“I'm going to be there at the back end of the action,” said Mr. Tillis said Thursday that the Senate should look to Ukraine — and all the other countries that still support its war against Russia — as well. Bill by. “Putin believes that failure to take this will happen this week, and I'm going to do everything I can to prevent that.”

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But other Republicans who championed aid for Ukraine still withheld their support. They include Senators Lindsey Graham of South Carolina, John Cornyn of Texas and James Lankford of Oklahoma. Mr. Lankford has spent the past four months negotiating a bipartisan deal to tie Ukraine funding to border security measures, a trade-off that Republicans had sought, which Republicans rejected Wednesday.

They are expected to be among the senators who insist on specific amendments as a precondition for their support.

“I'm not giving up on the border,” Mr. Graham said in an interview, despite voting earlier Wednesday to kill the Ukraine aid and border deal.

Among the border amendments brought by Republicans, Mr. It includes a measure that mimics Lankford's border deal and a more stringent immigration enforcement bill that House Republicans passed last spring.

There have been talks about withdrawing or replacing the Flores settlement agreement, which sets limits on how long children can be held in detention centers, but no decision has been made, said Senate aides who described the discussions on condition of anonymity. Do you want to continue the project?

Some Republican senators emerged from the party's morning meeting Thursday to say they also wanted amendment votes to change foreign aid portions of the bill before giving their support.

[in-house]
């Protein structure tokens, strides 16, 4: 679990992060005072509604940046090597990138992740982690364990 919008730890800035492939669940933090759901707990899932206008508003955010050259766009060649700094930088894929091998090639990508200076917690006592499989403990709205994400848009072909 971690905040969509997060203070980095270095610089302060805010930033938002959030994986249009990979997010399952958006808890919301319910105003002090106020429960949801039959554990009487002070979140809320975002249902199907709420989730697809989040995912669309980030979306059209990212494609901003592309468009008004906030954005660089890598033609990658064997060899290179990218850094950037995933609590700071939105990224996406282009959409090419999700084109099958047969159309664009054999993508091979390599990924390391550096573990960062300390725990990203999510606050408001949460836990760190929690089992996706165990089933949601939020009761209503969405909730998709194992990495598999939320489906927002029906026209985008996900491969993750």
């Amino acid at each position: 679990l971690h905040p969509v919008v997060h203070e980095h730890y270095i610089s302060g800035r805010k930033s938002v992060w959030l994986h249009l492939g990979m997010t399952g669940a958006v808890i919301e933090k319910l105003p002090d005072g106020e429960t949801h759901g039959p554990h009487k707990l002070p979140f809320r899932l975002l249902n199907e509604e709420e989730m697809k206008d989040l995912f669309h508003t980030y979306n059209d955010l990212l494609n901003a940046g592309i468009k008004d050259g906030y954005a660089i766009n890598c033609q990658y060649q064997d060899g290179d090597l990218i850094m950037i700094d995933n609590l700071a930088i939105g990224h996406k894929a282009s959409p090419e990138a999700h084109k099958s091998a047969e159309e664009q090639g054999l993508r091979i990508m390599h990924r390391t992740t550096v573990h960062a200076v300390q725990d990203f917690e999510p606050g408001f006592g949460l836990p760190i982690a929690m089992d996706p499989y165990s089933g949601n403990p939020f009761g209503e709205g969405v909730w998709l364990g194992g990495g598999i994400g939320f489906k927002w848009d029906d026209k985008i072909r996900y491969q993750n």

“I'm still focused on controlling the humanitarian component,” said Senator Dan Sullivan, Republican of Alaska, arguing that European countries could focus on sending economic and humanitarian aid to Ukraine while “we focus on arms and our own industrial bases.”

But other Republican senators signaled that no amendment deal was enough to secure their vote.

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“That would be window dressing,” said Senator Mike Brown, Republican of Indiana. “Whenever the other side allows you to make amendments, they don't think it's ever going to get done.”

Democrats also have a wish list of proposed changes to the measure. Nearly 20 Democratic senators, most of them on the left wing of the party, have signed an amendment requiring recipients of security assistance to use weapons in accordance with US law, international humanitarian law and the laws of armed conflict. Blocks efforts to send humanitarian aid to civilians. Although the measure did not specifically mention Israel, it was inspired by senators' concerns about the country's bombing of the Gaza Strip in violation of international law.

Whether any of those senators get a chance to propose their preferred changes depends on whether the chamber can move to the next procedural vote to advance the bill. While some Republicans sounded optimistic that voting could begin soon, others who opposed the legislation vowed to make the process as long and painful as possible.

Senator Rand Paul, Republican of Kentucky, said, “I insist every minute of every day. “I want to be here for a week because I want to talk about what a disaster this bill is and how wrong it is to send our money to other countries before we fix our own problems.”

Carl Hulse Contributed report.